Shipowner, whether operating a liner service or under charterparty, impliedly undertakes that his vessel, while performing its obligations under the contract of carriage, will not deviate from the contract voyage. Deviation has been defined as ‘an intentional and unreasonable change in the geographic route of the voyage as contracted’. In order to determine whether such a deviation has occurred it is first necessary to ascertain the precise route envisaged by the contract of affreightment. A few standard charter forms make express provision for the route to be followed but, in the absence of such provision, the presumption is that the proper route is the direct geographical route between the ports of loading and discharge. This presumption can, however, be rebutted by the shipowner adducing evidence as to the customary route in the trade, or even as to the route previously followed by the particular shipping line involved. So in Reardon Smith Line v Black Sea and Baltic General Insurance a vessel chartered to proceed from a Black Sea port ‘to Sparrow Point’ in the United States, departed from the direct geographical route to bunker in Constanza, where cheap supplies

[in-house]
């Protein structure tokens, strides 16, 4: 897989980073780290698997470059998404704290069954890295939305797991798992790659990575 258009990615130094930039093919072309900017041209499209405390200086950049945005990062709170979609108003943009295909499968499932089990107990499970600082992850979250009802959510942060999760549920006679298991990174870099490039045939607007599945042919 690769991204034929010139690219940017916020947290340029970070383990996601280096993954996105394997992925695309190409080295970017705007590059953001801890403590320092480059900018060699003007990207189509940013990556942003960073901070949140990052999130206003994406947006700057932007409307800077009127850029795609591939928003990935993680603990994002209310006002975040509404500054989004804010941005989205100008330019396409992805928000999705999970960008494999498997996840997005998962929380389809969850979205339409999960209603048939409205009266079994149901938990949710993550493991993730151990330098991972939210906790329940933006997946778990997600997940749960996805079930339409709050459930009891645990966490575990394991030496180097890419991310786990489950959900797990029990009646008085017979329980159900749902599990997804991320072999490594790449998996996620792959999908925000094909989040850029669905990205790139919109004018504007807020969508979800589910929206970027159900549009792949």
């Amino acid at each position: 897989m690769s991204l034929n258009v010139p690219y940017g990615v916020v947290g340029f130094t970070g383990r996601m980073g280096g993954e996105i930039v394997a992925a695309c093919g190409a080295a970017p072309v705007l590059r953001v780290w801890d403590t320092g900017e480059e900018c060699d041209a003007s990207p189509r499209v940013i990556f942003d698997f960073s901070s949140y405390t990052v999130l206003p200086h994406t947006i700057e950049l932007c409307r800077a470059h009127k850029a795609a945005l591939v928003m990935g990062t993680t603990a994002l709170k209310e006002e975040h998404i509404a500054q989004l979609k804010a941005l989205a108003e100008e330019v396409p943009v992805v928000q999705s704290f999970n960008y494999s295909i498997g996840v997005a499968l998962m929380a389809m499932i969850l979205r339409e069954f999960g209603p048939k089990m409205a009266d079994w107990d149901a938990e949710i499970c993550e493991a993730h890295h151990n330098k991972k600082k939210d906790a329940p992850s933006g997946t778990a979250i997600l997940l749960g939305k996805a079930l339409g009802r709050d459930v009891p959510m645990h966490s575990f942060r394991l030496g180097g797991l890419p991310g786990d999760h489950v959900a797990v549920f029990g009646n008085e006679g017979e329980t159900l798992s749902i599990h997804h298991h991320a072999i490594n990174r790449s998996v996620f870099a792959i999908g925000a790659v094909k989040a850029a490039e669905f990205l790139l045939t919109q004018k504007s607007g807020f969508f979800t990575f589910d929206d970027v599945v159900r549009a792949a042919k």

of oil fuel were available. On proof that vessels engaged in that trade invariably put into Constanza and that 25 per cent of ocean-going oil-burning vessels passing through the Bosphorus followed a similar practice, the House of Lords held that there had been no deviation from the normal route. The relevant law was neatly summarised by Lord Porter: ‘It is the duty of a ship, at any rate when sailing upon an ocean voyage from one port to another, to take the usual route between those two ports. If no evidence be given, that route is presumed to be the direct geographical route but it may be modified in many cases, for navigational or other reasons, and evidence may always be given to show what the usual route is, unless a specific route be prescribed by the charterparty or bill of lading.’ To constitute an unjustifiable deviation the departure from the contractual voyage must be the result of a deliberate act on the part of the owner or the ship’s officers. Consequently, there will be no breach of this implied undertaking if the vessel is blown off course during a storm, or is set on a wrong course as the result of the illness of its navigation officer or reliance on a defective compass.